Comprehensive infection control measures, especially those that are focused on environmental cleaning and disinfection, are critical for controlling endemic MDR A. baumannii. In this study, we achieved an environmental MDR A. baumannii positive culture rate of zero through reinforcing environmental cleaning (increasing the frequency from once to three times a day and assigning an additional worker). During nosocomial outbreaks, the colonization of the hospital environment is very important for the transmission of MDR A. baumannii [10,23,24], and our results of environmental cultures revealed that numerous sites in ICUs were contaminated with MDR A. baumannii. Several positive culture sites (such as bedrails, linen and infusion pumps) confirmed the desiccation tolerance of A. baumannii, but targeted environmental cleaning based on the results of environment cultures successfully controlled the contamination of these dry surfaces in our study within 3 months. However, data regarding the effectiveness of enhanced cleaning remains controversial, as Hess et al. [25] reported that enhanced cleaning in ICU rooms of patients who were colonized with methicillin-resistant Staphylococcus aureus or MDR A. baumannii did not reduce the contamination of HCWs’ gowns and gloves. Contrastingly, several studies have reported the successful reduction of environmental contamination from hospital pathogens (such as vancomycin-resistant enterococci or Clostridium difficile), which resulted in significant reductions in the incidences of those infections [26,27]. Therefore, environmental cleaning and disinfection should be emphasized for controlling endemic MDR A. baumannii infections. As we do not have enough isolation rooms, we cohorted patients who were colonized with MDR A. baumannii into designated areas. These patients were separated using transparent plastic curtains to prevent patient-to-patient transmission, because our ICUs use a multi-bed open ward setting with < 1 m between the beds. We had previously used fabric curtains for this separation, although fabric curtains are an important reservoir for disseminating MDR A. baumannii [10], and so plastic curtains were used to increase the ease of cleaning and disinfection. Therefore, transparent plastic curtains may be useful for separating patients who are colonized or infected with MDR pathogens in ICUs where there are not enough isolation rooms, or where the short distance between the beds is problematic.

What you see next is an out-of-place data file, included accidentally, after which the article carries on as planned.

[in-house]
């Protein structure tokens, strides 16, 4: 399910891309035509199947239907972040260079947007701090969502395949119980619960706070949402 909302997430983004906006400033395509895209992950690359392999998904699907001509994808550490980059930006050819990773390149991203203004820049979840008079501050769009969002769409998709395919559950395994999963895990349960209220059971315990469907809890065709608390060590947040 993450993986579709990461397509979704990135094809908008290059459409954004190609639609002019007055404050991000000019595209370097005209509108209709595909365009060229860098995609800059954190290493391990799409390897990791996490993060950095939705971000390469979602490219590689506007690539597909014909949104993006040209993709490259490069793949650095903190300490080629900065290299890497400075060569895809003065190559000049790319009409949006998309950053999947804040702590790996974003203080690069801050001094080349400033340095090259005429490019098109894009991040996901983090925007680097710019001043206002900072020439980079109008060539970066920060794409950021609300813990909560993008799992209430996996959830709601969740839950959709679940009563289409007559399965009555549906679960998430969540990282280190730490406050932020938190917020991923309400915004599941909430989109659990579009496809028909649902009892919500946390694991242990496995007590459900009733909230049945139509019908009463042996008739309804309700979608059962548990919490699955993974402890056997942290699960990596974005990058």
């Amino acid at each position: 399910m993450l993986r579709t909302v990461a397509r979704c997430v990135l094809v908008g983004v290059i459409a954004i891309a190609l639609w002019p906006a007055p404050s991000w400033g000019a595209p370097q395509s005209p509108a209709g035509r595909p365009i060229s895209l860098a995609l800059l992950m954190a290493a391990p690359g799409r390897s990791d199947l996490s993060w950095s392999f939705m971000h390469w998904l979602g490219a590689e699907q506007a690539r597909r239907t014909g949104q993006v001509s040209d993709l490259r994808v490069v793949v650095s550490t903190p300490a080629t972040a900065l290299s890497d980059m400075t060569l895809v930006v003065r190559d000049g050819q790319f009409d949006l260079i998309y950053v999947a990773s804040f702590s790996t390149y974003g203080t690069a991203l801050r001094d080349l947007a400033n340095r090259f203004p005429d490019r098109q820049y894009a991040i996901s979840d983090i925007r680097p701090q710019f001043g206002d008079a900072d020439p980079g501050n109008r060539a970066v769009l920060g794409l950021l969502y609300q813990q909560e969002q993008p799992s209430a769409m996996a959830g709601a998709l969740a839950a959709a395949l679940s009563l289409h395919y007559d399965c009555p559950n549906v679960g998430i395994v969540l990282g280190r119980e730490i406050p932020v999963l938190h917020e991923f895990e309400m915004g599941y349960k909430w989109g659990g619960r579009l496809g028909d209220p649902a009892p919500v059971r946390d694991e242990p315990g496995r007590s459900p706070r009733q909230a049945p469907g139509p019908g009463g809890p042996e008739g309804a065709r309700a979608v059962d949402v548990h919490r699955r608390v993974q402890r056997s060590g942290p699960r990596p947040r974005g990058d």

This study has a few limitations. First, this study did not show which intervention alone is effective for the control of MDR A. baumannii. We did not intend to define the effectiveness of individual intervention measures, but also assume that implementation of single infection control measures would not successfully control the endemic MDR A. baumannii. Therefore, we applied as many recommended infection control measures as possible. Second, the period for observation may not be enough to demonstrate how long the effectiveness of these interventions is maintained after the interventions.